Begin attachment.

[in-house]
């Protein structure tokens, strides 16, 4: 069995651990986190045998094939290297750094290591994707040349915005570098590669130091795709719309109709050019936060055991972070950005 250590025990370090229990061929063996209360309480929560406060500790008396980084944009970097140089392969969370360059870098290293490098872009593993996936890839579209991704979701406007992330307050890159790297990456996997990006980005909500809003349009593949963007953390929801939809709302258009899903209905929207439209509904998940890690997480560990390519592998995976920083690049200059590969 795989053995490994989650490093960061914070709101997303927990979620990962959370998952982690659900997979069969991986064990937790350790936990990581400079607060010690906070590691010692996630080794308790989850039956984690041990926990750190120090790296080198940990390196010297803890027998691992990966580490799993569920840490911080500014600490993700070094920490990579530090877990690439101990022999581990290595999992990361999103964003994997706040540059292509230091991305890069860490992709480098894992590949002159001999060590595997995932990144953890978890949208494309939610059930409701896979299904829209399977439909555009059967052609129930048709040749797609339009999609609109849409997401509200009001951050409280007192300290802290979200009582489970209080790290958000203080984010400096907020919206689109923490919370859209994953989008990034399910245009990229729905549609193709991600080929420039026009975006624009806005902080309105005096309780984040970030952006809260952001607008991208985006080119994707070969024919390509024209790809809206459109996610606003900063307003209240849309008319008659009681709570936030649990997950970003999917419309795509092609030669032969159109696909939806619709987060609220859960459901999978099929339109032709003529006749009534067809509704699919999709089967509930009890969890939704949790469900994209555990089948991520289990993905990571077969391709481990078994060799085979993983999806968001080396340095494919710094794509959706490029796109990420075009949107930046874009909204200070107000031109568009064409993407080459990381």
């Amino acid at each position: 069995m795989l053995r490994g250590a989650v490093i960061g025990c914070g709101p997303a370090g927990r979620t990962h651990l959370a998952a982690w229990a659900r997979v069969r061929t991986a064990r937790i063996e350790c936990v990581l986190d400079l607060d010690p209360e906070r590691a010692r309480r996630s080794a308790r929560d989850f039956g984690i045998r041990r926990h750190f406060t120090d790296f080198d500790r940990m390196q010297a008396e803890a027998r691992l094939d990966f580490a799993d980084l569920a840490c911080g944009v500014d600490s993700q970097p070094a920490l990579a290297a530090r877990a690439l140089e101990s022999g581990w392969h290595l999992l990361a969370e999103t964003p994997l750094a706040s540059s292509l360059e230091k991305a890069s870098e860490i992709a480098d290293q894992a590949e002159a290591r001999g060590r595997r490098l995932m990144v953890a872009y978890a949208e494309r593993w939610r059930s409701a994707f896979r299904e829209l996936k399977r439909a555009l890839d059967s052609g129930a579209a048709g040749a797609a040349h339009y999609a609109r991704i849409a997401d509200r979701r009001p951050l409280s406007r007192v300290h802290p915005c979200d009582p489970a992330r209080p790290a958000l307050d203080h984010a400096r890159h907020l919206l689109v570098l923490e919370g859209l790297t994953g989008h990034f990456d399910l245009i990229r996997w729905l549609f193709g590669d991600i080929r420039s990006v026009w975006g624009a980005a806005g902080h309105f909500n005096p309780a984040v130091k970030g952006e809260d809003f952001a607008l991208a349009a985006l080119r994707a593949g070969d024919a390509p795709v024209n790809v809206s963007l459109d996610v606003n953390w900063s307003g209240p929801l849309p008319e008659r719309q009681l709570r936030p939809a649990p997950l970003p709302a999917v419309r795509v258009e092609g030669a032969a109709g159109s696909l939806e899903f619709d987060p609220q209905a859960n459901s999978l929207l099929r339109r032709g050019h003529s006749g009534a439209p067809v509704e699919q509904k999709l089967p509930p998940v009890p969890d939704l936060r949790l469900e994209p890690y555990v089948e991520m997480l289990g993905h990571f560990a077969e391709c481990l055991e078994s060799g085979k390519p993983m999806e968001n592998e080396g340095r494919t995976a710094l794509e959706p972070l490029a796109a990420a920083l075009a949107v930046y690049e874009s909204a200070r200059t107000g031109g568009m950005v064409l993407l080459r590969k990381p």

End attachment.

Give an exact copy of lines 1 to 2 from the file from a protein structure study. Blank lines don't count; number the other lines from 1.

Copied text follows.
[in-house]
């Protein structure tokens, strides 16, 4: 069995651990986190045998094939290297750094290591994707040349915005570098590669130091795709719309109709050019936060055991972070950005 250590025990370090229990061929063996209360309480929560406060500790008396980084944009970097140089392969969370360059870098290293490098872009593993996936890839579209991704979701406007992330307050890159790297990456996997990006980005909500809003349009593949963007953390929801939809709302258009899903209905929207439209509904998940890690997480560990390519592998995976920083690049200059590969 795989053995490994989650490093960061914070709101997303927990979620990962959370998952982690659900997979069969991986064990937790350790936990990581400079607060010690906070590691010692996630080794308790989850039956984690041990926990750190120090790296080198940990390196010297803890027998691992990966580490799993569920840490911080500014600490993700070094920490990579530090877990690439101990022999581990290595999992990361999103964003994997706040540059292509230091991305890069860490992709480098894992590949002159001999060590595997995932990144953890978890949208494309939610059930409701896979299904829209399977439909555009059967052609129930048709040749797609339009999609609109849409997401509200009001951050409280007192300290802290979200009582489970209080790290958000203080984010400096907020919206689109923490919370859209994953989008990034399910245009990229729905549609193709991600080929420039026009975006624009806005902080309105005096309780984040970030952006809260952001607008991208985006080119994707070969024919390509024209790809809206459109996610606003900063307003209240849309008319008659009681709570936030649990997950970003999917419309795509092609030669032969159109696909939806619709987060609220859960459901999978099929339109032709003529006749009534067809509704699919999709089967509930009890969890939704949790469900994209555990089948991520289990993905990571077969391709481990078994060799085979993983999806968001080396340095494919710094794509959706490029796109990420075009949107930046874009909204200070107000031109568009064409993407080459990381």